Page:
posted by Atheist at 11:13 AM on June 20

He lost it on a curve. It's a fairly common occurrence. It a common occurence only because there are so many incompetent or wreckless riders. A decent motorcycle rider can take a curve safely at the speed limit so easily it is not funny. Probably at 50% over the speed limit. For a motorcycle to not be able to negotiate a curve properly, it either has to be exceeding the speed limit by a wide margin or be operated by an incompetent rider. Unless of course there was some unusual or undetectable hazardous road condition ie sand, gravel, or oil. Nothing that was determined in the article to be present

posted by Atheist at 02:32 PM on June 20

It a common occurence only because there are so many incompetent or wreckless riders. If they were wreckless, there'd be no problem! Nyuk nyuk nyuk!

posted by lil_brown_bat at 04:27 PM on June 20

Got a cite for that? Sorry it took so long I was out of town. Here it is, have fun. Click on whatever state you would like to see and then click motorcycle to check out how to get the endorsement there. They all explain their testing procedure, and beginners restrictions.

posted by jojomfd1 at 02:18 AM on June 25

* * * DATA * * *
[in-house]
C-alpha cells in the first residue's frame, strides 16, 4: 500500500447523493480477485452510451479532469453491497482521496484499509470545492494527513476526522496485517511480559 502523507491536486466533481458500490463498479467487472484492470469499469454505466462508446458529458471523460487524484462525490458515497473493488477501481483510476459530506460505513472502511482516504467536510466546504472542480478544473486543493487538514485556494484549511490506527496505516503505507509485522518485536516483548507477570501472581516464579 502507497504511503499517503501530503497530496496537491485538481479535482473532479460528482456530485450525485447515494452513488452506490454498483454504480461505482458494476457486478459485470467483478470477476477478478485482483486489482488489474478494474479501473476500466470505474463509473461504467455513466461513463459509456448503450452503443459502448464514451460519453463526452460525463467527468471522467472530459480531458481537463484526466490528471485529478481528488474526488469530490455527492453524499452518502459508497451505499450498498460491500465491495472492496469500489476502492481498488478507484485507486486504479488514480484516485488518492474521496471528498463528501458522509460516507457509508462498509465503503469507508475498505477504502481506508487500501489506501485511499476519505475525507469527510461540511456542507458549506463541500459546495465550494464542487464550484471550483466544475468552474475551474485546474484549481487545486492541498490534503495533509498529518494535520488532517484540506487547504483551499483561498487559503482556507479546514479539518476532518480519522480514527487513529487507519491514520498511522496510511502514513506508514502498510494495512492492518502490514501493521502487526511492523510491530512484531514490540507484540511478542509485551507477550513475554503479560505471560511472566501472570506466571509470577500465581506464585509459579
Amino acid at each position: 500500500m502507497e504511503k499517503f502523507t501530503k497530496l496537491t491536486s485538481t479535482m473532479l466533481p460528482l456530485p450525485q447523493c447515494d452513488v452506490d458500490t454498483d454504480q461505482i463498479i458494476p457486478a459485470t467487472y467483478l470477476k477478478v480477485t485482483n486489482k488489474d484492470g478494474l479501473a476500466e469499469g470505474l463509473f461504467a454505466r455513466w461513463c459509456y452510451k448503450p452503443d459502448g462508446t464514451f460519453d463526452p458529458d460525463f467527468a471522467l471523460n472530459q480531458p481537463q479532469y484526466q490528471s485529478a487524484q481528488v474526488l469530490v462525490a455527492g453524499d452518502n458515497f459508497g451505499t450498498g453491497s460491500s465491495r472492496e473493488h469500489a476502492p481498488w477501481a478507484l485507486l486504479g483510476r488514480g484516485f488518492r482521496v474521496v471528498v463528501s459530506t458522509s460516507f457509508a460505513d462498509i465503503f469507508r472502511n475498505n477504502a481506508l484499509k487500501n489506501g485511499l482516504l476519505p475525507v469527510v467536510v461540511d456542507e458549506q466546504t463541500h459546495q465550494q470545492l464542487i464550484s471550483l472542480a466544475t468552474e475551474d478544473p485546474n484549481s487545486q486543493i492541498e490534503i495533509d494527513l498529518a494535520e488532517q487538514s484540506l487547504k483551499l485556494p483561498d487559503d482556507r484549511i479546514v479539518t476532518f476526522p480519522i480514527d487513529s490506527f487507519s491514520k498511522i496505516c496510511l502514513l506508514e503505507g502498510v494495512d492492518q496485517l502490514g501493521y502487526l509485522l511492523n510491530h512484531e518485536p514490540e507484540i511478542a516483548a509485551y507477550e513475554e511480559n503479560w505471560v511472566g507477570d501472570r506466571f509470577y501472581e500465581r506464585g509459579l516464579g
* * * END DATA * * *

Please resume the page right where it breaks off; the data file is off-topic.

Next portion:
jojo, what you posted is an "unofficial" summarization of DMV regs (not just motorcycle regs) for all fifty states. I didn't go through all fifty, but what I found pretty much matched with what I expected, which is that in general, a beginner can obtain a permit of some kind (called a "learner's permit" in some states, a "motorcycle instruction permit" in others) that allows him/her, with restrictions, to operate a motorcycle on public roadways. The purpose is the same as an auto learner's permit: clearly recognizing that you're not going to develop operator skills without, y'know, operating the vehicle, the state allows you to do so, but with varying restrictions and also, in general, after having passed a written test. I haven't yet found a state that requires actual riding instruction and experience before acquiring this permit, and so -- despite having passed a written test -- a person at that level would meet my definition of "beginner". I also didn't find any common restriction against operating on the "highway" by any definition -- in California, you can't operate on the freeway, which is not the only kind of "highway",, but I haven't found that restriction elsewhere (for example, in Massachusetts, where I live, the restrictions are that you may only ride during daylight hours, and that you must wear an approved helmet and safety glasses or goggles). Returning to my original point: as I look through these requirements, I see plenty of avenues for people that I'd call "beginners" (meaning those who have not necessarily ridden ten feet on a motorcycle) to be on the public roads. I also know many, many motorcyclists, and also quite a few people who tried it, made rookie mistakes, and decided it was not for them. You may claim that Arrington's "lack of proper skills" was self-evident in view of the crash, and I would not necessarily disagree with you. My point is simply that this is a normal state of affairs with novice riders, not some kind of anomaly.